Additionally, MIT has doubled down on its commitment to affordability and accessibility. The financial aid budget rose by 10.4 percent in 2016-17 alone.

Dr. Karen Singleton, a recognized leader in providing multicultural mental healthcare, is now leading Mental Health and Counseling Service and, in the last year, MIT Medical has hired three clinicians with expertise in race-based trauma.

Nearly all of our academic departments have responded to the students’ calls for the development and posting of statements that highlight each department’s commitment to health, diversity, and inclusion. And new diversity-related data is being gathered and posted so that we can measure our progress and make informed decisions about next steps.

At DSL, we have identified making a welcoming campus for everyone as a key priority — it’s part of our new mission and agenda. We’ve been approaching this goal from a few different angles:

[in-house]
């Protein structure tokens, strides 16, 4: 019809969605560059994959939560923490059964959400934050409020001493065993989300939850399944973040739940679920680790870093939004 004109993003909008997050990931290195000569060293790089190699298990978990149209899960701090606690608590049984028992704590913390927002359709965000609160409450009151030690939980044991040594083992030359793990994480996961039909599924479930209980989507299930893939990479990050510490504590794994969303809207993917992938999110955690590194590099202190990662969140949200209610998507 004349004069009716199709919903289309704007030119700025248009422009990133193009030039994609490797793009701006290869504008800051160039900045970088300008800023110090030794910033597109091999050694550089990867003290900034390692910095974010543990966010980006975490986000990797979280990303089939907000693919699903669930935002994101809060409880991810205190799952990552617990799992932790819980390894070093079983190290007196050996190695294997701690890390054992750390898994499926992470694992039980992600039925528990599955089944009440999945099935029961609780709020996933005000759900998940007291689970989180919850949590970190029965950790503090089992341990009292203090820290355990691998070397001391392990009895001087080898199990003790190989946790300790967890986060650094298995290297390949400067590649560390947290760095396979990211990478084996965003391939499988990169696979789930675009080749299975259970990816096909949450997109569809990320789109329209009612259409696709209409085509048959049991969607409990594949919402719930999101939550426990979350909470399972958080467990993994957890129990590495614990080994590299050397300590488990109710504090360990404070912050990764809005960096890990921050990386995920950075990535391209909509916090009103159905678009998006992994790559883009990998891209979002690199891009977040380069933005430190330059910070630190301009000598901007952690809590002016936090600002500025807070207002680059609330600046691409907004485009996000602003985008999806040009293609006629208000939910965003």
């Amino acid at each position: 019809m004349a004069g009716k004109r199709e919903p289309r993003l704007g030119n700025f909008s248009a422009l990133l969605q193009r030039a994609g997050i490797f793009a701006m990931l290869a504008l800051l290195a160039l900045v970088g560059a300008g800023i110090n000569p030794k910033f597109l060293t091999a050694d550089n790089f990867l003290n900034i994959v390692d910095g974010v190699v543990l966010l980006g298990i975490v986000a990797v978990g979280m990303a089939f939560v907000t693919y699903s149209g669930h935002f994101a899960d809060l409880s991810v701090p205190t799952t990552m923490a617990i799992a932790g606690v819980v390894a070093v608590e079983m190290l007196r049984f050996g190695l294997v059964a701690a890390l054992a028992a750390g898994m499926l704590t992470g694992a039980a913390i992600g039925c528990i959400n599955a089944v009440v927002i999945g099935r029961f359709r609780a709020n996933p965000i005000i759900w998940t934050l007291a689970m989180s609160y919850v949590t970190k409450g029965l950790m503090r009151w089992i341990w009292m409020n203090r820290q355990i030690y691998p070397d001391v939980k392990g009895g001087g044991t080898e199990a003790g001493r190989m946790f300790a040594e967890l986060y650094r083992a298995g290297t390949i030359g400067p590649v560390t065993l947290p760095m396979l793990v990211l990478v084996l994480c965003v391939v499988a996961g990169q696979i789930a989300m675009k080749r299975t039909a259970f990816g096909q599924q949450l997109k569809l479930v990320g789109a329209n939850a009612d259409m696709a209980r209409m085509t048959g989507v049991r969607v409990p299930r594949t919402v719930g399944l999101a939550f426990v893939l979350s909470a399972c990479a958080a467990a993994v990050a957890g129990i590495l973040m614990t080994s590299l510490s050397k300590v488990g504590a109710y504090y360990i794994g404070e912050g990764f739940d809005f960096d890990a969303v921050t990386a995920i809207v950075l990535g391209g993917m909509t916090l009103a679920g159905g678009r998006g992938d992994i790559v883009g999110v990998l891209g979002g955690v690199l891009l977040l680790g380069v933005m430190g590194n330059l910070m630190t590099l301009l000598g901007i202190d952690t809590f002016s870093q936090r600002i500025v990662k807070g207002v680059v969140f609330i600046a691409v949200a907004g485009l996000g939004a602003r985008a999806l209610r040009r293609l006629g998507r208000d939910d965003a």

• First, we formed a committee to look at diversity and inclusion in our division, and between staff and students. This group is drafting a DSL diversity and inclusion statement, and getting input from a range of people. We expect we will have a final draft by the end of the spring term. As important as the result of this work is, the process itself helps us examine our values and expectations about engaging others in a respectful and caring way.
  • In the community, DSL and the Institute Community and Equity Office hosted an event last semester with Dr. Mahzarin Banaji from Harvard, who studies hidden bias and co-authored the book, "Blindspot: Hidden Biases of Good People." The main room in Walker Memorial was almost filled, which I found very encouraging.
  • But, because real change comes from sustained education, we are exploring a series of learning opportunities, including unconscious bias training, that will help DSL staff develop the knowledge, skills, and awareness for cultivating a respectful and welcoming campus community for all.